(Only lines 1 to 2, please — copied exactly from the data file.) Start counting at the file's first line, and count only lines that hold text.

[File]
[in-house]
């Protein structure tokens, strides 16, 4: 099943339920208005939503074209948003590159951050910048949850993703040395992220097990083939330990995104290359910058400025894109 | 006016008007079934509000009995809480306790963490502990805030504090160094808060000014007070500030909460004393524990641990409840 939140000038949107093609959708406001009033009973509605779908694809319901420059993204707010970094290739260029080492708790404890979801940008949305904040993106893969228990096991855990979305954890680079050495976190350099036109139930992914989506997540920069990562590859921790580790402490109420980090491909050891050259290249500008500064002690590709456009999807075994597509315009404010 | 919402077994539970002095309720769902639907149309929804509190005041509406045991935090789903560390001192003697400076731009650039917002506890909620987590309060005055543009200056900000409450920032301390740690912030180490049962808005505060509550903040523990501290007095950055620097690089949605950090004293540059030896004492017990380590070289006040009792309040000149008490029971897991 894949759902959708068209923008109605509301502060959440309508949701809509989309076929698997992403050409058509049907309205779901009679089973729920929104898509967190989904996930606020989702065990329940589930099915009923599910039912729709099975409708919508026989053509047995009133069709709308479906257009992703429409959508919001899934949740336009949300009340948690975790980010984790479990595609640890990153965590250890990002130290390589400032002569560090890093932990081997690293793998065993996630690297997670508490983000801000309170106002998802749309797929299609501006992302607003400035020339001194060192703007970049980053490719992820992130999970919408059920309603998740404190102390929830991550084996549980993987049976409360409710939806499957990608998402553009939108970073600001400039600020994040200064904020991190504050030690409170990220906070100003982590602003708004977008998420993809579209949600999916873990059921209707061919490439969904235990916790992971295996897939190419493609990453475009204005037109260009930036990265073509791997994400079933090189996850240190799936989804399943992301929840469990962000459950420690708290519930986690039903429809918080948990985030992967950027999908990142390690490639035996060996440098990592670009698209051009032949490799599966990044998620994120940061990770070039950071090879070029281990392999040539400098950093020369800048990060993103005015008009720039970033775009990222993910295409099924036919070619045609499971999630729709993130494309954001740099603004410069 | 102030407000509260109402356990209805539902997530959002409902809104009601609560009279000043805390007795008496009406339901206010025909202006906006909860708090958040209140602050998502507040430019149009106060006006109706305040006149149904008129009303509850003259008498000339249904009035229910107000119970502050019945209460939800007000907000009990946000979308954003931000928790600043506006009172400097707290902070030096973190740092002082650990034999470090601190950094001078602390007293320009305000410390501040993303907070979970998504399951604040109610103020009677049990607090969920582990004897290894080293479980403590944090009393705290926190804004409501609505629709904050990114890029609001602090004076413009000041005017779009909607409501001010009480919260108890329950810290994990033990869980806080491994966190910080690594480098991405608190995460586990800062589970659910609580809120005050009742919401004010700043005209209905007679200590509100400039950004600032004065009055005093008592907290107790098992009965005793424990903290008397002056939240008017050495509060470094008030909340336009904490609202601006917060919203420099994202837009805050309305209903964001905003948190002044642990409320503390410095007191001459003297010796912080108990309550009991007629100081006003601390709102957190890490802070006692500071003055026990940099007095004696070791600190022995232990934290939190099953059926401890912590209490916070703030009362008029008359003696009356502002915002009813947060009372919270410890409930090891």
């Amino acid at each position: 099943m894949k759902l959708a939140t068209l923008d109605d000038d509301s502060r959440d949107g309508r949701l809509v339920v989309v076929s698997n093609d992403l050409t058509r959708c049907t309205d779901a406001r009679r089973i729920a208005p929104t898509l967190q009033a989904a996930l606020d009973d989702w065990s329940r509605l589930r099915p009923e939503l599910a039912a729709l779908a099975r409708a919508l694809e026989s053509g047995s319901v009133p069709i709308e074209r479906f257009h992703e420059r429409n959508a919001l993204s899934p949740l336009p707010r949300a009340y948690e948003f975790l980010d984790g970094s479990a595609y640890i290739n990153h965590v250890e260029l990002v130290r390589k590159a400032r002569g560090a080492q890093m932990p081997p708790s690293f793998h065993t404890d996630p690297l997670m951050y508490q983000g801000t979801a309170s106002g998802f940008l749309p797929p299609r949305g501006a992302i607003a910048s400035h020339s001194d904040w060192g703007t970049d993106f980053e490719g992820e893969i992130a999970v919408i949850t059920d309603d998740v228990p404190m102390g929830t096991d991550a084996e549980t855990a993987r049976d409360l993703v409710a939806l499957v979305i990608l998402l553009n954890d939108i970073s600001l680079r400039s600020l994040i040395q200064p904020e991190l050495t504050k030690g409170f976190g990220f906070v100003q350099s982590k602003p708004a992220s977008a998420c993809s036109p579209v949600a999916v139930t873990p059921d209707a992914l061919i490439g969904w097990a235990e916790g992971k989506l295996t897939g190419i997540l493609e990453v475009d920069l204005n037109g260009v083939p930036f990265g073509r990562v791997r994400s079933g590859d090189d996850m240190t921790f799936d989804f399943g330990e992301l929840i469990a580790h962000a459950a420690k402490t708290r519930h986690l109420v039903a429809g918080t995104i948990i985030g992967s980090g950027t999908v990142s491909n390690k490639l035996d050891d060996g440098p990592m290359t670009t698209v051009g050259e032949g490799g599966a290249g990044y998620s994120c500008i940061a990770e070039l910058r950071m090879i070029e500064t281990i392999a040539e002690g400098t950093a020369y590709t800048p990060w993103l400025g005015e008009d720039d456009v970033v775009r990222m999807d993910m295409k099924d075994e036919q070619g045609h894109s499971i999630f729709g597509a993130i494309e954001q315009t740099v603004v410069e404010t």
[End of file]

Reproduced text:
[in-house]
């Protein structure tokens, strides 16, 4: 099943339920208005939503074209948003590159951050910048949850993703040395992220097990083939330990995104290359910058400025894109 | 006016008007079934509000009995809480306790963490502990805030504090160094808060000014007070500030909460004393524990641990409840 939140000038949107093609959708406001009033009973509605779908694809319901420059993204707010970094290739260029080492708790404890979801940008949305904040993106893969228990096991855990979305954890680079050495976190350099036109139930992914989506997540920069990562590859921790580790402490109420980090491909050891050259290249500008500064002690590709456009999807075994597509315009404010 | 919402077994539970002095309720769902639907149309929804509190005041509406045991935090789903560390001192003697400076731009650039917002506890909620987590309060005055543009200056900000409450920032301390740690912030180490049962808005505060509550903040523990501290007095950055620097690089949605950090004293540059030896004492017990380590070289006040009792309040000149008490029971897991 894949759902959708068209923008109605509301502060959440309508949701809509989309076929698997992403050409058509049907309205779901009679089973729920929104898509967190989904996930606020989702065990329940589930099915009923599910039912729709099975409708919508026989053509047995009133069709709308479906257009992703429409959508919001899934949740336009949300009340948690975790980010984790479990595609640890990153965590250890990002130290390589400032002569560090890093932990081997690293793998065993996630690297997670508490983000801000309170106002998802749309797929299609501006992302607003400035020339001194060192703007970049980053490719992820992130999970919408059920309603998740404190102390929830991550084996549980993987049976409360409710939806499957990608998402553009939108970073600001400039600020994040200064904020991190504050030690409170990220906070100003982590602003708004977008998420993809579209949600999916873990059921209707061919490439969904235990916790992971295996897939190419493609990453475009204005037109260009930036990265073509791997994400079933090189996850240190799936989804399943992301929840469990962000459950420690708290519930986690039903429809918080948990985030992967950027999908990142390690490639035996060996440098990592670009698209051009032949490799599966990044998620994120940061990770070039950071090879070029281990392999040539400098950093020369800048990060993103005015008009720039970033775009990222993910295409099924036919070619045609499971999630729709993130494309954001740099603004410069 | 102030407000509260109402356990209805539902997530959002409902809104009601609560009279000043805390007795008496009406339901206010025909202006906006909860708090958040209140602050998502507040430019149009106060006006109706305040006149149904008129009303509850003259008498000339249904009035229910107000119970502050019945209460939800007000907000009990946000979308954003931000928790600043506006009172400097707290902070030096973190740092002082650990034999470090601190950094001078602390007293320009305000410390501040993303907070979970998504399951604040109610103020009677049990607090969920582990004897290894080293479980403590944090009393705290926190804004409501609505629709904050990114890029609001602090004076413009000041005017779009909607409501001010009480919260108890329950810290994990033990869980806080491994966190910080690594480098991405608190995460586990800062589970659910609580809120005050009742919401004010700043005209209905007679200590509100400039950004600032004065009055005093008592907290107790098992009965005793424990903290008397002056939240008017050495509060470094008030909340336009904490609202601006917060919203420099994202837009805050309305209903964001905003948190002044642990409320503390410095007191001459003297010796912080108990309550009991007629100081006003601390709102957190890490802070006692500071003055026990940099007095004696070791600190022995232990934290939190099953059926401890912590209490916070703030009362008029008359003696009356502002915002009813947060009372919270410890409930090891």